Wednesday, June 22, 2011

(Belated) Tribute to my Dad

This past Sunday was Father’s Day. I spent it, as many as you did, with my Dad. We went to the church that I grew up in, where my parents still attend. In his sermon, the pastor mentioned a song that always makes me think of my dad: “Cats in the Cradle” by Harry Chapin. For those of you who have never heard the song, it’s a story about a father and son. When the son is a child, the father is always too busy to spend time with him. When the son becomes an adult and the father has more time, the son is too busy to spend time with his dad. Here’s the irony of this story: That song reminds me of many wonderful father-son times spent with my dad.

The reason “Cats in the Cradle” makes me think about Dad is because he and I enjoyed Harry Chapin’s music. There was a particular album he kept in his car (first a cassette, then later a CD). It was a live performance of one of Chapin’s concert, and it contained several of his songs, including a particularly fun one about a truck crashing with 30,000 lbs of bananas, making quite a mess. (Actually, all the songs on the album make me think of Dad; however “Cat’s in the Cradle” is the song that makes it on the radio periodically.) My story with my Dad was very different, though, than the father and son in the song. You see, we’d play that album in the car as we were spending time together.

Dad always made time for me. In the second verse of the song, the son asks his father to teach him to throw a ball. My Dad did show me how to throw a baseball and a football, how to shoot a basketball, how to ride a bike and how to hit a golf ball. Dad and I studied karate together. We went to Syracuse Chiefs baseball games (AAA team in the International League) and Syracuse Orangemen (NCAA) basketball and football games. We played Sega basketball and football, catch and H.O.R.S.E. More importantly, while we did these things, we’d talk. We’d talk about what was going on in my life, about school, about my friends. We’d talk about college and my dreams for the future.

Since Dad’s job took him on the road during the week, a couple weeks each summer once I was old enough, Dad would take me on the road with him. I got to see Dad at work and how he’d interact with his customers in the mornings, then in the afternoon we’d do fun things like ride go-carts. (In one now famous story in our family, the first time I drove a go-cart, I got turned sideways making a turn too quickly, and Dad, unable to stop in time, t-boned me with his cart. My cart did a flip. It was AWESOME.) The first two rounds of golf I ever played were with Dad on those trips. Also, on those trips, I was introduced to two of my favorite movies: Major League and Lethal Weapon.

More importantly, on those trips, I learned my Dad’s work ethic. I saw how he would take great care of his customers. (Dad sells pool products to pool stores across the country.) What struck me was how he carefully took the time to sell those stores quality products that would meet their customers’ needs. He also carefully took care to back up those products with quality service and personal attention. Years later, when I went into sales myself, I remembered the things I saw Dad doing and it made me a better salesman.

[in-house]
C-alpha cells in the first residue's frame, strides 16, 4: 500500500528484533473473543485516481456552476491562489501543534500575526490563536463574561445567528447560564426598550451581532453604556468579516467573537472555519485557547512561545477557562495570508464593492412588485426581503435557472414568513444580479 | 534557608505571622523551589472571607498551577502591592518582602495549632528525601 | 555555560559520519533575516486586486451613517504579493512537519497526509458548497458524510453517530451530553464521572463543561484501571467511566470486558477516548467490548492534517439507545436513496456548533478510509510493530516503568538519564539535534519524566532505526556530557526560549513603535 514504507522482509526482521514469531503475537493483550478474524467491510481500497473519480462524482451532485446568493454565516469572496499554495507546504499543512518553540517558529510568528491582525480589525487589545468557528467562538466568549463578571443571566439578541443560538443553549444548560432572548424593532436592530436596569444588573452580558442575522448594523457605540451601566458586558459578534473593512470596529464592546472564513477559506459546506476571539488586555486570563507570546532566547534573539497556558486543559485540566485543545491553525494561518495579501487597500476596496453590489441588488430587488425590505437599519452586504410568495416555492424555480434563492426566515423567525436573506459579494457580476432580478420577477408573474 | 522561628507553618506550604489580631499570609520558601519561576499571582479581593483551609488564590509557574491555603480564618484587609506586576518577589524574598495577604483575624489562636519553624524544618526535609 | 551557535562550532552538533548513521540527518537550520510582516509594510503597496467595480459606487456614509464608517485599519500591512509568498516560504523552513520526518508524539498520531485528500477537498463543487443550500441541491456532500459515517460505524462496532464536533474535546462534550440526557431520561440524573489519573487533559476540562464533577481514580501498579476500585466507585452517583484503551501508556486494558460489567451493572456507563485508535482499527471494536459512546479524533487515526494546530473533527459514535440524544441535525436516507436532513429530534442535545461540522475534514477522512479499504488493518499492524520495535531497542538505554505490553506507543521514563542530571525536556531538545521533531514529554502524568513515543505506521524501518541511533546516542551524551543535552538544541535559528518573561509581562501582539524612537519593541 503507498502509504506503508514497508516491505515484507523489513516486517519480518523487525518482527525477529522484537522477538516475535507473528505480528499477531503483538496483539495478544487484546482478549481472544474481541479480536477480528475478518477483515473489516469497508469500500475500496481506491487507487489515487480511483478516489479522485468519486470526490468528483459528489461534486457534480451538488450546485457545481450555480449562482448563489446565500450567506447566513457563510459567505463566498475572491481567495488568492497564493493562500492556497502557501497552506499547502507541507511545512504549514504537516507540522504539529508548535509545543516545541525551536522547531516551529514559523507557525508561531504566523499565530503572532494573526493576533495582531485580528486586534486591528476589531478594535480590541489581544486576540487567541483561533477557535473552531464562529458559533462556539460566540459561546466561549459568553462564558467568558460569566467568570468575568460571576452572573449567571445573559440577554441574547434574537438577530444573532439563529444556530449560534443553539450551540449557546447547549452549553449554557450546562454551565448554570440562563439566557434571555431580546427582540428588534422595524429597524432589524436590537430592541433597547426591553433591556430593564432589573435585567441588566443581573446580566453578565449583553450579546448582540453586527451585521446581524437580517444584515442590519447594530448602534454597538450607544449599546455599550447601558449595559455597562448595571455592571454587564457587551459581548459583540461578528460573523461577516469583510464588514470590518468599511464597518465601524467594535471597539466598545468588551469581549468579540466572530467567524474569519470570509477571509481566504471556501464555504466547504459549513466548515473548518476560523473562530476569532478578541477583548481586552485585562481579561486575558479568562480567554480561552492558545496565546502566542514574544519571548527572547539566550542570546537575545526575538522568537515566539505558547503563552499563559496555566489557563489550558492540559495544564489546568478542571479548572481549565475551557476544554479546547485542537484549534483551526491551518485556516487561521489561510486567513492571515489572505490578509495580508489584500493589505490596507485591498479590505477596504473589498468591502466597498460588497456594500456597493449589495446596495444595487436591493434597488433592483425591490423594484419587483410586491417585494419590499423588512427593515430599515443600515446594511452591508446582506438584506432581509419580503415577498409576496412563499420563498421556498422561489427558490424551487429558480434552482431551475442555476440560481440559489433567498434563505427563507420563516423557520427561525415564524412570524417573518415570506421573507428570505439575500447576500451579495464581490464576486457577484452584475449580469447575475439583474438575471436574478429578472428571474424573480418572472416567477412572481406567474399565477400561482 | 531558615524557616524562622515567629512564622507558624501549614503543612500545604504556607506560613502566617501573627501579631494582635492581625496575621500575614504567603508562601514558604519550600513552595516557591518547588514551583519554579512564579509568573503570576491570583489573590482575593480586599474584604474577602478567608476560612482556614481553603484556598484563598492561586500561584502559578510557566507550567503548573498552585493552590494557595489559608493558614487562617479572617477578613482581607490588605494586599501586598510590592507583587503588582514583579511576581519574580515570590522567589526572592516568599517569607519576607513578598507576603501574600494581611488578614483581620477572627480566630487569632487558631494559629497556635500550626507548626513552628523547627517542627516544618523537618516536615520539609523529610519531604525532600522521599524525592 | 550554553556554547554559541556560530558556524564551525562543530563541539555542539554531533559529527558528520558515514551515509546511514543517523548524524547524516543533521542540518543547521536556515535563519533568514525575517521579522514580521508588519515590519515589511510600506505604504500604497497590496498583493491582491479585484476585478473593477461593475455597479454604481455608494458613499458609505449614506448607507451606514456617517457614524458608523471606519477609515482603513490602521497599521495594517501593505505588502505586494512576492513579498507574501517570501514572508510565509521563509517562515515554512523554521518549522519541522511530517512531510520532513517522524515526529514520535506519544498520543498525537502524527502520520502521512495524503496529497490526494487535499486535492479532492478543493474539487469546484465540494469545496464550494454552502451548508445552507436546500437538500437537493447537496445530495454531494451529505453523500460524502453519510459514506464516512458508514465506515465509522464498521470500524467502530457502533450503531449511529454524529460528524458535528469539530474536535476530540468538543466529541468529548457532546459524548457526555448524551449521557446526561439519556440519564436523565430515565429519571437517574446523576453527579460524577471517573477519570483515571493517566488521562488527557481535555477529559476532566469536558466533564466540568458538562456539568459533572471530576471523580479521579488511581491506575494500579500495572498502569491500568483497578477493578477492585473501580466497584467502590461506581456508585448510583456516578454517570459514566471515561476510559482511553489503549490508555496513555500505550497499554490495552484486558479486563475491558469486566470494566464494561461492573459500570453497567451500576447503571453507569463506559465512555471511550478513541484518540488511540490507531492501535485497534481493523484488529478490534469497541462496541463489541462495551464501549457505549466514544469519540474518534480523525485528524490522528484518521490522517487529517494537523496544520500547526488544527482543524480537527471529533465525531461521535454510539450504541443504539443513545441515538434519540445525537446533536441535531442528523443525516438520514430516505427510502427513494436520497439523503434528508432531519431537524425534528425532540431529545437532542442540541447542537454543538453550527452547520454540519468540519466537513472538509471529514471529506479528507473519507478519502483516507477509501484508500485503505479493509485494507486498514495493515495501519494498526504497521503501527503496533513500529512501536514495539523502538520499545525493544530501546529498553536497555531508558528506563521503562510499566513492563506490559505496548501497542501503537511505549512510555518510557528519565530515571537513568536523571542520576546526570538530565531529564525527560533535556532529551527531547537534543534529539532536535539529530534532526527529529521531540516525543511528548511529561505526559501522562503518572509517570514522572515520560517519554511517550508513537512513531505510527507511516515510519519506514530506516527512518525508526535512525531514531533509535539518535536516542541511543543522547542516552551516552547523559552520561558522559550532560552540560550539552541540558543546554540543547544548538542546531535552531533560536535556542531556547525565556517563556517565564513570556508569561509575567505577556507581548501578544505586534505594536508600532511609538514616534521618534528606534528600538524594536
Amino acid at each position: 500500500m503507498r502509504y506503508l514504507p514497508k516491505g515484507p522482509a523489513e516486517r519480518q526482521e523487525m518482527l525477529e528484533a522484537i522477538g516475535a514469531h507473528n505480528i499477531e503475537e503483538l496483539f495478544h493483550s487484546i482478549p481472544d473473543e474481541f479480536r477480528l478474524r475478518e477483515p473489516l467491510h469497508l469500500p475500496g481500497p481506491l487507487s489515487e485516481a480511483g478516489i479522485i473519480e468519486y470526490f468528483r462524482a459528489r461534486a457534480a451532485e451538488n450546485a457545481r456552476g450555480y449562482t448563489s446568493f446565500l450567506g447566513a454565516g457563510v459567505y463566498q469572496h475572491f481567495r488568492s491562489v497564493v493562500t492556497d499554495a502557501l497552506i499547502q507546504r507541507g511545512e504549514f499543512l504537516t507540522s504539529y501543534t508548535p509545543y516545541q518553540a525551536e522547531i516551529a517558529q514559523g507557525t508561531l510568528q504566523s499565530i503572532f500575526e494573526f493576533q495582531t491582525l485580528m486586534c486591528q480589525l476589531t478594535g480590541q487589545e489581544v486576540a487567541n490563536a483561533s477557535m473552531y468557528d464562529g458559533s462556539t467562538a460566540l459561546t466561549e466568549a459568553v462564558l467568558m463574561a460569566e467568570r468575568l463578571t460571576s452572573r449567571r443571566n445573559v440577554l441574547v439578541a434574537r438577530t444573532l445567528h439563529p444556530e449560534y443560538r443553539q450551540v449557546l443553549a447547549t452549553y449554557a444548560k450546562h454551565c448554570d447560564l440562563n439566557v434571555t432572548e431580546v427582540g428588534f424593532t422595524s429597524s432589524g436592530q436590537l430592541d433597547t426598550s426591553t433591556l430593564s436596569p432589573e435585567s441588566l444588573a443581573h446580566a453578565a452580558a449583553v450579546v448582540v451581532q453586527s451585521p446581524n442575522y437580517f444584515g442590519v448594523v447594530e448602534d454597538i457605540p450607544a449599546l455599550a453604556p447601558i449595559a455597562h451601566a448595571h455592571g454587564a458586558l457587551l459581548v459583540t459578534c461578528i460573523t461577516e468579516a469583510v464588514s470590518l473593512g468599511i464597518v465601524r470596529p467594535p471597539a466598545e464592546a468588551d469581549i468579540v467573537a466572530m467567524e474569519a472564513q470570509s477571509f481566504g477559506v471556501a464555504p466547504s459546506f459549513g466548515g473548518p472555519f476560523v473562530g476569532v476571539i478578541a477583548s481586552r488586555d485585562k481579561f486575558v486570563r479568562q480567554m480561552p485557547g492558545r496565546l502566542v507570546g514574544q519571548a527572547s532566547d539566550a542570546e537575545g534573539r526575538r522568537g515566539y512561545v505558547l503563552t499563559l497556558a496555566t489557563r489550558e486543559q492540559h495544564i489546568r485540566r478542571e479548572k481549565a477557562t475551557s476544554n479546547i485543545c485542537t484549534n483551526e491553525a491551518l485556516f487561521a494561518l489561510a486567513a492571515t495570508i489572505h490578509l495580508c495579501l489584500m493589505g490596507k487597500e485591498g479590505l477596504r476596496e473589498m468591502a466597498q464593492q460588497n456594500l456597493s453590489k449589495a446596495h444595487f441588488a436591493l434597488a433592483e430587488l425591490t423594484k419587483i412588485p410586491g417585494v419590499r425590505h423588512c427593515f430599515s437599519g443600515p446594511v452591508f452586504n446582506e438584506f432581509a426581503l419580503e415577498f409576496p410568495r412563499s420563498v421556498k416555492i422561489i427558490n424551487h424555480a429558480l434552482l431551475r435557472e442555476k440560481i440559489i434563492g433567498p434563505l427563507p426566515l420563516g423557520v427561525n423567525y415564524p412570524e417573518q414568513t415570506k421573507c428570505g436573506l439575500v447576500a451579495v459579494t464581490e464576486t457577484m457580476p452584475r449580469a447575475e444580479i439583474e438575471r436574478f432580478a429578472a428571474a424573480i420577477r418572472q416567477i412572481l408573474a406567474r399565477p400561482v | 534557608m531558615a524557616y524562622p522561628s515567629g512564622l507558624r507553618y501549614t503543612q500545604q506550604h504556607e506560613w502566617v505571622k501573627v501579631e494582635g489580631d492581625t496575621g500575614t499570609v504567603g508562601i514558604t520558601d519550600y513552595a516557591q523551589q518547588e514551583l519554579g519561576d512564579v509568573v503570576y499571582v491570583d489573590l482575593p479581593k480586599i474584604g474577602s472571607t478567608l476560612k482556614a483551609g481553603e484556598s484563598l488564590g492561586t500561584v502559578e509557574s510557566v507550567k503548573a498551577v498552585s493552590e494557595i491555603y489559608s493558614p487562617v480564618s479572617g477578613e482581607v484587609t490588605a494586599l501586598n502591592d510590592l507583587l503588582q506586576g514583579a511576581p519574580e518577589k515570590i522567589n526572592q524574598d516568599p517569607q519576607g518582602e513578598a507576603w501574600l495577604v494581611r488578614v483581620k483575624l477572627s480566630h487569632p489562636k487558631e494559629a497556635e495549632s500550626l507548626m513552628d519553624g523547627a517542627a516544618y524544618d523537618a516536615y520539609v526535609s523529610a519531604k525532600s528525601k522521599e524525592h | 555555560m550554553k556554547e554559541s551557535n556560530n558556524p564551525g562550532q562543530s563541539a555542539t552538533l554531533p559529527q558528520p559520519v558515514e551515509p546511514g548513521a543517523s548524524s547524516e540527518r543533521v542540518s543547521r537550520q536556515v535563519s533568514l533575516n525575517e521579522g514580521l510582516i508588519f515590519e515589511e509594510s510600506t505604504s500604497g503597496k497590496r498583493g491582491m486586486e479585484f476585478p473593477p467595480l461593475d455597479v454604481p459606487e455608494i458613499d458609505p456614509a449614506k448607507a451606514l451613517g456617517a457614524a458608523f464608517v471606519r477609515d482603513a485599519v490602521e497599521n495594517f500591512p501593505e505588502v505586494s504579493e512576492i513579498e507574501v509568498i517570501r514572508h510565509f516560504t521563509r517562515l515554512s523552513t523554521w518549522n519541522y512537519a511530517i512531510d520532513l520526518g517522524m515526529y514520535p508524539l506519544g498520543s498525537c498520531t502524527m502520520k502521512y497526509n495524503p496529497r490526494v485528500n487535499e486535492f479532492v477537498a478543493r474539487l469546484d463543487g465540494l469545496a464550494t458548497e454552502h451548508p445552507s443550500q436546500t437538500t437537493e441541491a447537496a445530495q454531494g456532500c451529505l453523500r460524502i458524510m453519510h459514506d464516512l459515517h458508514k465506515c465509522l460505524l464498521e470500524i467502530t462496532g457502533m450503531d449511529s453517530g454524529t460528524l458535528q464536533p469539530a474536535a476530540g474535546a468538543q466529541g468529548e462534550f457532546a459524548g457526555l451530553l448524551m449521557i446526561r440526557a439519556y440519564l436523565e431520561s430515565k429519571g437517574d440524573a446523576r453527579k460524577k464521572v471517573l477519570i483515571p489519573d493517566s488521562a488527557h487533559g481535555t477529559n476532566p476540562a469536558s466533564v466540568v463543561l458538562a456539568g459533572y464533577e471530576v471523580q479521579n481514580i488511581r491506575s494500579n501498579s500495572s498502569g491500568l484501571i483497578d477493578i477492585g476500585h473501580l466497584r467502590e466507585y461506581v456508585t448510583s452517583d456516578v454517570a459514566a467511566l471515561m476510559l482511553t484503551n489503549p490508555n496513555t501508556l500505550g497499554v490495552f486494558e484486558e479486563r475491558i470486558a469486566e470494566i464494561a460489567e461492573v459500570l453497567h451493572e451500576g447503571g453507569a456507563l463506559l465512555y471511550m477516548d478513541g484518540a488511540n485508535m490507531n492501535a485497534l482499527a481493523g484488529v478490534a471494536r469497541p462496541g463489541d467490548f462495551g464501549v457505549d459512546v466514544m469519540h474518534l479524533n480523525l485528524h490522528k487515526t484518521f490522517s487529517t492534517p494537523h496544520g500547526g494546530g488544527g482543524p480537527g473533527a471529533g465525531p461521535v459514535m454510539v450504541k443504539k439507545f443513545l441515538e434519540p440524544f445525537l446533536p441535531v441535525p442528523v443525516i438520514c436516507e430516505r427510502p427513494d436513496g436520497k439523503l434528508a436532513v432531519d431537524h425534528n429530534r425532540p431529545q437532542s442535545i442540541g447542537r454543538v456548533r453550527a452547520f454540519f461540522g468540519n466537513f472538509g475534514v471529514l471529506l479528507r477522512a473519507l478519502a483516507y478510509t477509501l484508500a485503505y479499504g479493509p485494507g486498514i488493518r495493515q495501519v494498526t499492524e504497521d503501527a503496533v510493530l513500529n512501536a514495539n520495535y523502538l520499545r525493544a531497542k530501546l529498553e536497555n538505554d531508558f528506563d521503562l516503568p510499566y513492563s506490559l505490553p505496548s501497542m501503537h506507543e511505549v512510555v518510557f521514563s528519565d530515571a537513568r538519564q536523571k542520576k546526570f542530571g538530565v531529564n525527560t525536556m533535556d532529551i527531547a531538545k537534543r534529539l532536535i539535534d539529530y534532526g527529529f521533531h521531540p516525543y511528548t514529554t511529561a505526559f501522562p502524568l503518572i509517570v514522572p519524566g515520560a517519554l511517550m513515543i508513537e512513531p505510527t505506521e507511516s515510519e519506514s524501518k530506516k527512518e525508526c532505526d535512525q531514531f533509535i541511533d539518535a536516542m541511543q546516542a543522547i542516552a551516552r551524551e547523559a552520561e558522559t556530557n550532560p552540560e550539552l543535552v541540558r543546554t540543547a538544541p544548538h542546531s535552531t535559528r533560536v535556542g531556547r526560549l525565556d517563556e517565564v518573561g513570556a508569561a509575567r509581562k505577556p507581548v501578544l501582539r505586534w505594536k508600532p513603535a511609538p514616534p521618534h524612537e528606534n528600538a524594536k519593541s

The most important thing Dad taught me was how to be a man. Dad taught me how to treat a woman by the way he has always treats my Mom. Dad taught me to work hard by the way he works. When I was 14, Dad gave me a part time job at his company doing data entry a few hours each week, giving me a chance to earn some extra money (rather than just handing me money) all the while expecting me to do my best. When I was 16, he taught me responsibility by buying me a car. Unlike other parents, who handed their child the keys to a nice, new car and paid the insurance and gas, Dad and Mom bought me an ’86 Ford Escort, handed me the keys, and told me it was up to me to pay for that car’s insurance and gas and repairs. I had to get a part-time job at 20-30 hours per week (instead of the 5 hours per week I worked for Dad’s company) to keep that car in repair. It was one of the finest lessons Dad taught me: That freedom meant responsibility.

I don’t want you to think Dad’s and my relationship is sunshine and roses. We’ve had some arguments that would frighten Tommy DeVito from Goodfellas, largely because we’re so much alike (especially in stubbornness). Yet when Dad and I finish our arguments and make up, we always give each other a big hug and tell each other that we love each other. When I was a kid, I got in trouble (deservingly so) and Dad would have to yell at me. There was something Dad did, however, that I will always remember. I won’t remember the yelling or being in trouble. What I remember was what Dad said after the yelling was over and my punishment was named, Dad would give me a big hug and he would tell me, “Son, no matter what you do, I love you.” I always knew that Dad was angry with the thing I had done, but that he loved me and that I was still a good person to him.

We live in a world where fatherhood is under attack. Liberals are trying to tell people that fathers aren’t necessary by replacing the father with government as a provider. It’s time we stand up and say something for the father’s that do what God intended them to do! I’ve been blessed with a great dad. Someday, I hope I’ll be a dad, and if God chooses to bless me in that way, I’ll have a great example to take my cues from. Dad, I want to say thank you for all you’ve taught me and for all you continue to teach me. Thanks for being my Dad.

No comments:

Post a Comment

All posts will be reviewed subject to the Rules for Commenting. Any post that does not abide by these rules will not be posted, entirely at the discretion of the blog editor.

Commenters who repeatedly violate these rules will be permanently banned from commenting, and thus none of their comments, regardless of content, will be posted.